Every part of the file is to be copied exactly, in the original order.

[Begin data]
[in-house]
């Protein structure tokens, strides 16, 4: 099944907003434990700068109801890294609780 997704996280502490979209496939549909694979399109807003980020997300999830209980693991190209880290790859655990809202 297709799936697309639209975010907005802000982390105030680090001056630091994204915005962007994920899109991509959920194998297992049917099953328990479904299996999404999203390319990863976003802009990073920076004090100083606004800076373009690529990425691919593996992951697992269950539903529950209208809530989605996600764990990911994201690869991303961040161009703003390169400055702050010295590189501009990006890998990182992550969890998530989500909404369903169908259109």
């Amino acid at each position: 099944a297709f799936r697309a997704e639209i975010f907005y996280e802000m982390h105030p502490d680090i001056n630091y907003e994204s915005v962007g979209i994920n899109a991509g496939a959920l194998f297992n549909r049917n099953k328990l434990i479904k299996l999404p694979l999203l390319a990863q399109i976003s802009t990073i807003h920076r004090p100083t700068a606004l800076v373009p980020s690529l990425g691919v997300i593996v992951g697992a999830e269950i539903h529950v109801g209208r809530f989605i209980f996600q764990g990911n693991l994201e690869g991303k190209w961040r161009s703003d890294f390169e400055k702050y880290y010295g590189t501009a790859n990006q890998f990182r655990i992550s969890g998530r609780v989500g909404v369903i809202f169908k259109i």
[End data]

[in-house]
């Protein structure tokens, strides 16, 4: 099944907003434990700068109801890294609780 997704996280502490979209496939549909694979399109807003980020997300999830209980693991190209880290790859655990809202 297709799936697309639209975010907005802000982390105030680090001056630091994204915005962007994920899109991509959920194998297992049917099953328990479904299996999404999203390319990863976003802009990073920076004090100083606004800076373009690529990425691919593996992951697992269950539903529950209208809530989605996600764990990911994201690869991303961040161009703003390169400055702050010295590189501009990006890998990182992550969890998530989500909404369903169908259109």
């Amino acid at each position: 099944a297709f799936r697309a997704e639209i975010f907005y996280e802000m982390h105030p502490d680090i001056n630091y907003e994204s915005v962007g979209i994920n899109a991509g496939a959920l194998f297992n549909r049917n099953k328990l434990i479904k299996l999404p694979l999203l390319a990863q399109i976003s802009t990073i807003h920076r004090p100083t700068a606004l800076v373009p980020s690529l990425g691919v997300i593996v992951g697992a999830e269950i539903h529950v109801g209208r809530f989605i209980f996600q764990g990911n693991l994201e690869g991303k190209w961040r161009s703003d890294f390169e400055k702050y880290y010295g590189t501009a790859n990006q890998f990182r655990i992550s969890g998530r609780v989500g909404v369903i809202f169908k259109i």